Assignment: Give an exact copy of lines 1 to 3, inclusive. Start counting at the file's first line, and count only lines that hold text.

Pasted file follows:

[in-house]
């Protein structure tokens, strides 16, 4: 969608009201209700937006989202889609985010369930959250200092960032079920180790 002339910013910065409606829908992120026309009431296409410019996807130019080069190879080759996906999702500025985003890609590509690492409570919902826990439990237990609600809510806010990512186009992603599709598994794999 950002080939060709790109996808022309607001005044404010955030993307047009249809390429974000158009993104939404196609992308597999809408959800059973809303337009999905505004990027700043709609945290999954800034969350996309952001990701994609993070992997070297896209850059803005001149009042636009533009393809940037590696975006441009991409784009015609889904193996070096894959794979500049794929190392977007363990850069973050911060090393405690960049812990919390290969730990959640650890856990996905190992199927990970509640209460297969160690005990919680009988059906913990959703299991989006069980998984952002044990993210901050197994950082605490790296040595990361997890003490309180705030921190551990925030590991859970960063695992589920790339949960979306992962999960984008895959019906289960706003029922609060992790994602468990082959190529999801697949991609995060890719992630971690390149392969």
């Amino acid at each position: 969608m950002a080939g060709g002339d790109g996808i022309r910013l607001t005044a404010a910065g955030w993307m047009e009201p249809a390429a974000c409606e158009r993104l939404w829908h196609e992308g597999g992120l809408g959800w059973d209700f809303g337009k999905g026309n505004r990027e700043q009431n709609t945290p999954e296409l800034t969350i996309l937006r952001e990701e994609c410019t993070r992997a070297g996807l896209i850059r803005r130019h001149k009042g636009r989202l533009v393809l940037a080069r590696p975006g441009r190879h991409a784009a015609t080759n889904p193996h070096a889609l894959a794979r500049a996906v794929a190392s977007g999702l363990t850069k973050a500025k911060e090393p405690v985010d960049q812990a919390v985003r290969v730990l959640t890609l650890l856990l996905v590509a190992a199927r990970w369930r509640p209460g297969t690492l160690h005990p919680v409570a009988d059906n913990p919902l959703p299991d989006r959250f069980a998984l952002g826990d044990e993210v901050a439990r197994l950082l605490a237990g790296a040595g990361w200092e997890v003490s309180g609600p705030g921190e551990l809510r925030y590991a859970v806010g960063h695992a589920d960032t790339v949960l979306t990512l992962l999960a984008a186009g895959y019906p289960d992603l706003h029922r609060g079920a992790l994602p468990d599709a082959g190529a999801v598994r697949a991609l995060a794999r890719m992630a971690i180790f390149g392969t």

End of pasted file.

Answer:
[in-house]
């Protein structure tokens, strides 16, 4: 969608009201209700937006989202889609985010369930959250200092960032079920180790 002339910013910065409606829908992120026309009431296409410019996807130019080069190879080759996906999702500025985003890609590509690492409570919902826990439990237990609600809510806010990512186009992603599709598994794999 950002080939060709790109996808022309607001005044404010955030993307047009249809390429974000158009993104939404196609992308597999809408959800059973809303337009999905505004990027700043709609945290999954800034969350996309952001990701994609993070992997070297896209850059803005001149009042636009533009393809940037590696975006441009991409784009015609889904193996070096894959794979500049794929190392977007363990850069973050911060090393405690960049812990919390290969730990959640650890856990996905190992199927990970509640209460297969160690005990919680009988059906913990959703299991989006069980998984952002044990993210901050197994950082605490790296040595990361997890003490309180705030921190551990925030590991859970960063695992589920790339949960979306992962999960984008895959019906289960706003029922609060992790994602468990082959190529999801697949991609995060890719992630971690390149392969």
């Amino acid at each position: 969608m950002a080939g060709g002339d790109g996808i022309r910013l607001t005044a404010a910065g955030w993307m047009e009201p249809a390429a974000c409606e158009r993104l939404w829908h196609e992308g597999g992120l809408g959800w059973d209700f809303g337009k999905g026309n505004r990027e700043q009431n709609t945290p999954e296409l800034t969350i996309l937006r952001e990701e994609c410019t993070r992997a070297g996807l896209i850059r803005r130019h001149k009042g636009r989202l533009v393809l940037a080069r590696p975006g441009r190879h991409a784009a015609t080759n889904p193996h070096a889609l894959a794979r500049a996906v794929a190392s977007g999702l363990t850069k973050a500025k911060e090393p405690v985010d960049q812990a919390v985003r290969v730990l959640t890609l650890l856990l996905v590509a190992a199927r990970w369930r509640p209460g297969t690492l160690h005990p919680v409570a009988d059906n913990p919902l959703p299991d989006r959250f069980a998984l952002g826990d044990e993210v901050a439990r197994l950082l605490a237990g790296a040595g990361w200092e997890v003490s309180g609600p705030g921190e551990l809510r925030y590991a859970v806010g960063h695992a589920d960032t790339v949960l979306t990512l992962l999960a984008a186009g895959y019906p289960d992603l706003h029922r609060g079920a992790l994602p468990d599709a082959g190529a999801v598994r697949a991609l995060a794999r890719m992630a971690i180790f390149g392969t």